Pilgrims And Midwives At Blackburn

I went to Blackburn: to give a retreat at Whalley Abbey, the William Temple Lecture at the cathedral, and a church leaders training day at Preston. The lecture was titled 'Pilgrimage, Place and Hospitality'. You can download it as William Temple lecture.... In the lecture I used pilgrimage as a symbol of a church that listens to and journeys with God. The enlarged Anglican Diocese of Blackburn, like most other dioceses, has sharply falling numbers, and the challenge that some who stay at their post don't want the posts to change. It has a bishop in his first year. At the conclusion of my lecture the Bishop stood up and gave a heartfelt message: 'I want to take the Diocese on a pilgrimage...'

In the training day we explored the demise of Christendom and what is coming to birth. One of the participants, a Vicar named Gill Mack, emailed an article she wrote for her parish magazine. Extracts follow:

Gerald and I have just spent two days in the presence of and under the instruction of Ray Simpson. The first of the two days was a quiet day at Whalley Abbey. It was fully booked and attended by clergy and lay people from all over the Diocese and beyond. The second was at Tabor, a Carmelite Retreat Centre in Preston, and was for clergy and lay-readers. Both days were exciting, stimulating and disturbing.

Ray outlined his belief, and the belief of many others, that Christendom as we know it is coming to an end. The days of established religion are past their sell by date and largely numbered. He said that there were three ways of responding to the crisis: 1. To resist change and to wither away. 2. To manage change and decline efficiently. 3. To allow what is in the heart of God for his Church at this time to come to birth. His words were music to my ears. I have long believed that the Church is in the middle or even towards the end of a great transition. As an ex-midwife I liken it to the transition phase of human birth: the painful and dangerous time before the end of the first stage of labour and the time when the mother is about to enter into the active phase of pushing the new baby out into the world.

St Paul makes reference to childbirth when he says that the whole creation is in the birth-pangs of a new age. That's undoubtedly where the Christian Church is: in all its traditions and denominations. The Church, as always, is in the process of dying and of being born again. We, both clergy and laity, are to be faithful to that which is passing away, and welcoming to that which is being brought to birth. We are in this transition time to be both bereavement sitters and midwives. But the time is soon coming when a new way of being church will emerge. Ray Simpson believes that we would do well to look at what the Celtic Movement has to offer and to take on a new paradigm that lends itself to Celtic spirituality.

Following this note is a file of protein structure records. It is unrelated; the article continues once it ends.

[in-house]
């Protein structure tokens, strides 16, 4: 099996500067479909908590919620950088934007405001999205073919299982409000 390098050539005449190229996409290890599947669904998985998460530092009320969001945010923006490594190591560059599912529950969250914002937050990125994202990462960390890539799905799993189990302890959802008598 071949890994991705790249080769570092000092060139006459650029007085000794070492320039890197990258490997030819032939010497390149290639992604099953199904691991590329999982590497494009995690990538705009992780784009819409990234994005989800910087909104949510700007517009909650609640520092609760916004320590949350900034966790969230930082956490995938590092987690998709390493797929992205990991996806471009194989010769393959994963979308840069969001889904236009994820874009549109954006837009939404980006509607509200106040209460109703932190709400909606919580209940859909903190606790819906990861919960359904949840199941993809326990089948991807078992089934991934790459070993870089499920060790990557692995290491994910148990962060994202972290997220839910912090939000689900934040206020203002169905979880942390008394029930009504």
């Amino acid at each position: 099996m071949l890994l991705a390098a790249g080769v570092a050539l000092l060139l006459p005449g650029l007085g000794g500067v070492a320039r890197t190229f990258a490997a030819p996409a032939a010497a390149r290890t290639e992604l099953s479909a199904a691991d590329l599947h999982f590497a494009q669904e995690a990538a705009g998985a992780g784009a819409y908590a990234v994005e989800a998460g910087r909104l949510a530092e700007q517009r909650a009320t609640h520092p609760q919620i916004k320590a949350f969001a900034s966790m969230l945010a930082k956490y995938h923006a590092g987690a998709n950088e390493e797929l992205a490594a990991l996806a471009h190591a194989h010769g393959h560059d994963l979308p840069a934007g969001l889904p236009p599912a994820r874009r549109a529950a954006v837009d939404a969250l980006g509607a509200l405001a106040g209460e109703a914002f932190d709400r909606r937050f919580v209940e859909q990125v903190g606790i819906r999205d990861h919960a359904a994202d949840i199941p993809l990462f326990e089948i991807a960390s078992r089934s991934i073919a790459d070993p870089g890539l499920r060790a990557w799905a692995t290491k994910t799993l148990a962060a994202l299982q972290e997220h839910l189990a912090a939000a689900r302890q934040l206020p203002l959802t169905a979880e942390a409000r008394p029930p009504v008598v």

What would a Church based on a new Celtic paradigm look and feel like? It would be:

* Relational rather than hierarchical

* Spiritual rather than purely rational

* Explorative rather than possessive or defensive

* Inclusive rather than exclusive.

* Culture friendly rather than anachronistic.

* Holistic rather than fragmented

* Earth-centred rather than Ego-centred.

To many of us that may be an exciting prospect, even though the challenge would be enormous. To others such a change would be catastrophic: especially those who look to the Church to be an unchanging stability in a changeable and unstable world. But the church is changing, whether we like it or not, welcome it or not. We will all need a fundamental reappraisal of attitudes and practices, which we will be nothing less than a new re-formation. It will mean seeing Christianity more as a "Way of Life" rather than allegiance to an established religion.

In the year left to me, before I retire from parish ministry, I should like to explore more fully the place of Celtic spirituality in the life of the Christian Church. I want to go on a Celtic journey of exploration. If there is anyone interested in sharing the journey, please let me know. Your parish priest and companion, Gill.

Posted at 01:58am on 17th September 2014
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